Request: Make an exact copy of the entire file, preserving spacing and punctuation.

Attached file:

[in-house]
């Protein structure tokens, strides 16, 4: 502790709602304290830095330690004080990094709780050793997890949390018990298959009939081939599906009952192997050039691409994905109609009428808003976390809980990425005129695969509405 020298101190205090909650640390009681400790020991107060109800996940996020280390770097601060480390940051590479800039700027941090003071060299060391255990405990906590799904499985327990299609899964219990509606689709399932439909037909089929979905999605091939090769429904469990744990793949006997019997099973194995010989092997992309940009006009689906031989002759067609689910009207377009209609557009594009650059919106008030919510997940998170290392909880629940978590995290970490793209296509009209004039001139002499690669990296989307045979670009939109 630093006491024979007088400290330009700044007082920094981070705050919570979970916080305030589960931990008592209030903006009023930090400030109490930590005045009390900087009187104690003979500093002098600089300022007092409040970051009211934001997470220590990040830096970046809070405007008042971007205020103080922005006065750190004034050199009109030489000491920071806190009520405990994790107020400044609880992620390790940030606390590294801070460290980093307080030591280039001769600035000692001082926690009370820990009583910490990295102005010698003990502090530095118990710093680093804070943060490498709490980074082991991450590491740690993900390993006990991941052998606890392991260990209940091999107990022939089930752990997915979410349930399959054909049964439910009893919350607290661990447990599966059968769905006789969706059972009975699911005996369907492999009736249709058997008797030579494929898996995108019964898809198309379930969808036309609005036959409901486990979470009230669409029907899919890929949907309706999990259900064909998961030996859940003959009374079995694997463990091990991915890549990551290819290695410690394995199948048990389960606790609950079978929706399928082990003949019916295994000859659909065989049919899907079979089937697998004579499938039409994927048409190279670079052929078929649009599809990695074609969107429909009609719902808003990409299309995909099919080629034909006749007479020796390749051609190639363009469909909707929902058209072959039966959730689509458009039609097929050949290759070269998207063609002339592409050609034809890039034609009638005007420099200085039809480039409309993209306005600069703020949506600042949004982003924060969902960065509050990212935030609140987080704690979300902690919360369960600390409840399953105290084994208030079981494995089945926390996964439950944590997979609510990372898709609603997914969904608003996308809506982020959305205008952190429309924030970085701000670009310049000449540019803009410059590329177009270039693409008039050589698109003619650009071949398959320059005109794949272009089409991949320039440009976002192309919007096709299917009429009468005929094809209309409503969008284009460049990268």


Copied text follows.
[in-house]
């Protein structure tokens, strides 16, 4: 502790709602304290830095330690004080990094709780050793997890949390018990298959009939081939599906009952192997050039691409994905109609009428808003976390809980990425005129695969509405 020298101190205090909650640390009681400790020991107060109800996940996020280390770097601060480390940051590479800039700027941090003071060299060391255990405990906590799904499985327990299609899964219990509606689709399932439909037909089929979905999605091939090769429904469990744990793949006997019997099973194995010989092997992309940009006009689906031989002759067609689910009207377009209609557009594009650059919106008030919510997940998170290392909880629940978590995290970490793209296509009209004039001139002499690669990296989307045979670009939109 630093006491024979007088400290330009700044007082920094981070705050919570979970916080305030589960931990008592209030903006009023930090400030109490930590005045009390900087009187104690003979500093002098600089300022007092409040970051009211934001997470220590990040830096970046809070405007008042971007205020103080922005006065750190004034050199009109030489000491920071806190009520405990994790107020400044609880992620390790940030606390590294801070460290980093307080030591280039001769600035000692001082926690009370820990009583910490990295102005010698003990502090530095118990710093680093804070943060490498709490980074082991991450590491740690993900390993006990991941052998606890392991260990209940091999107990022939089930752990997915979410349930399959054909049964439910009893919350607290661990447990599966059968769905006789969706059972009975699911005996369907492999009736249709058997008797030579494929898996995108019964898809198309379930969808036309609005036959409901486990979470009230669409029907899919890929949907309706999990259900064909998961030996859940003959009374079995694997463990091990991915890549990551290819290695410690394995199948048990389960606790609950079978929706399928082990003949019916295994000859659909065989049919899907079979089937697998004579499938039409994927048409190279670079052929078929649009599809990695074609969107429909009609719902808003990409299309995909099919080629034909006749007479020796390749051609190639363009469909909707929902058209072959039966959730689509458009039609097929050949290759070269998207063609002339592409050609034809890039034609009638005007420099200085039809480039409309993209306005600069703020949506600042949004982003924060969902960065509050990212935030609140987080704690979300902690919360369960600390409840399953105290084994208030079981494995089945926390996964439950944590997979609510990372898709609603997914969904608003996308809506982020959305205008952190429309924030970085701000670009310049000449540019803009410059590329177009270039693409008039050589698109003619650009071949398959320059005109794949272009089409991949320039440009976002192309919007096709299917009429009468005929094809209309409503969008284009460049990268």